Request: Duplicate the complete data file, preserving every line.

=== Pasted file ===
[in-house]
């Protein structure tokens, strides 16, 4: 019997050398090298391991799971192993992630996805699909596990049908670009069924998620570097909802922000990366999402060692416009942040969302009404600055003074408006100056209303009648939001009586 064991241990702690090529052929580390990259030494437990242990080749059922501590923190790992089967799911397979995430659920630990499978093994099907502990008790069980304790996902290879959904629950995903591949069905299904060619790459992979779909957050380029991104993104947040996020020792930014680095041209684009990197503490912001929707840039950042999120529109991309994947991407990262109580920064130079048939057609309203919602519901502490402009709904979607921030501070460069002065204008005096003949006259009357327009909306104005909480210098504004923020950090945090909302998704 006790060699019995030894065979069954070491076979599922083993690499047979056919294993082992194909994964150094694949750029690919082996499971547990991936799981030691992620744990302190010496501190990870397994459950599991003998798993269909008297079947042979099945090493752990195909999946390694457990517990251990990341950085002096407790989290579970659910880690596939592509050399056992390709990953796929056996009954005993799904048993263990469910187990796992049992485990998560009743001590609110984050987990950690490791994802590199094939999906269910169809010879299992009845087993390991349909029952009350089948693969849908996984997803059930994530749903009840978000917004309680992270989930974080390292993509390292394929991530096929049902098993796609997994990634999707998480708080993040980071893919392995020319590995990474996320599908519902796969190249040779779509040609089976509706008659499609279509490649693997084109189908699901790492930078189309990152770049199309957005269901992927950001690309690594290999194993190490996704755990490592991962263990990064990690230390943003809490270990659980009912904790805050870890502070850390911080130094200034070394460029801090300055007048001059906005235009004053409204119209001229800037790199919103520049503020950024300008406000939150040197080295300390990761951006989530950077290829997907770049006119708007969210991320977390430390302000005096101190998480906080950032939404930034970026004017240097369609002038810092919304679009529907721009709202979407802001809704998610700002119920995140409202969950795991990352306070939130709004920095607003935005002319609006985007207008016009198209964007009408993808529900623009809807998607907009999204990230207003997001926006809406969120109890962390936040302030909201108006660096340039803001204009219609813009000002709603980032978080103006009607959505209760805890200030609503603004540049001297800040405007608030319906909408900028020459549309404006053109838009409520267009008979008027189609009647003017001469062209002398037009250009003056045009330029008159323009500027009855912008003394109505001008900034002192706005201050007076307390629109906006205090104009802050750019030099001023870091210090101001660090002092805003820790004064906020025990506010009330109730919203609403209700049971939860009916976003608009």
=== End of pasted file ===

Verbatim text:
[in-house]
């Protein structure tokens, strides 16, 4: 019997050398090298391991799971192993992630996805699909596990049908670009069924998620570097909802922000990366999402060692416009942040969302009404600055003074408006100056209303009648939001009586 064991241990702690090529052929580390990259030494437990242990080749059922501590923190790992089967799911397979995430659920630990499978093994099907502990008790069980304790996902290879959904629950995903591949069905299904060619790459992979779909957050380029991104993104947040996020020792930014680095041209684009990197503490912001929707840039950042999120529109991309994947991407990262109580920064130079048939057609309203919602519901502490402009709904979607921030501070460069002065204008005096003949006259009357327009909306104005909480210098504004923020950090945090909302998704 006790060699019995030894065979069954070491076979599922083993690499047979056919294993082992194909994964150094694949750029690919082996499971547990991936799981030691992620744990302190010496501190990870397994459950599991003998798993269909008297079947042979099945090493752990195909999946390694457990517990251990990341950085002096407790989290579970659910880690596939592509050399056992390709990953796929056996009954005993799904048993263990469910187990796992049992485990998560009743001590609110984050987990950690490791994802590199094939999906269910169809010879299992009845087993390991349909029952009350089948693969849908996984997803059930994530749903009840978000917004309680992270989930974080390292993509390292394929991530096929049902098993796609997994990634999707998480708080993040980071893919392995020319590995990474996320599908519902796969190249040779779509040609089976509706008659499609279509490649693997084109189908699901790492930078189309990152770049199309957005269901992927950001690309690594290999194993190490996704755990490592991962263990990064990690230390943003809490270990659980009912904790805050870890502070850390911080130094200034070394460029801090300055007048001059906005235009004053409204119209001229800037790199919103520049503020950024300008406000939150040197080295300390990761951006989530950077290829997907770049006119708007969210991320977390430390302000005096101190998480906080950032939404930034970026004017240097369609002038810092919304679009529907721009709202979407802001809704998610700002119920995140409202969950795991990352306070939130709004920095607003935005002319609006985007207008016009198209964007009408993808529900623009809807998607907009999204990230207003997001926006809406969120109890962390936040302030909201108006660096340039803001204009219609813009000002709603980032978080103006009607959505209760805890200030609503603004540049001297800040405007608030319906909408900028020459549309404006053109838009409520267009008979008027189609009647003017001469062209002398037009250009003056045009330029008159323009500027009855912008003394109505001008900034002192706005201050007076307390629109906006205090104009802050750019030099001023870091210090101001660090002092805003820790004064906020025990506010009330109730919203609403209700049971939860009916976003608009």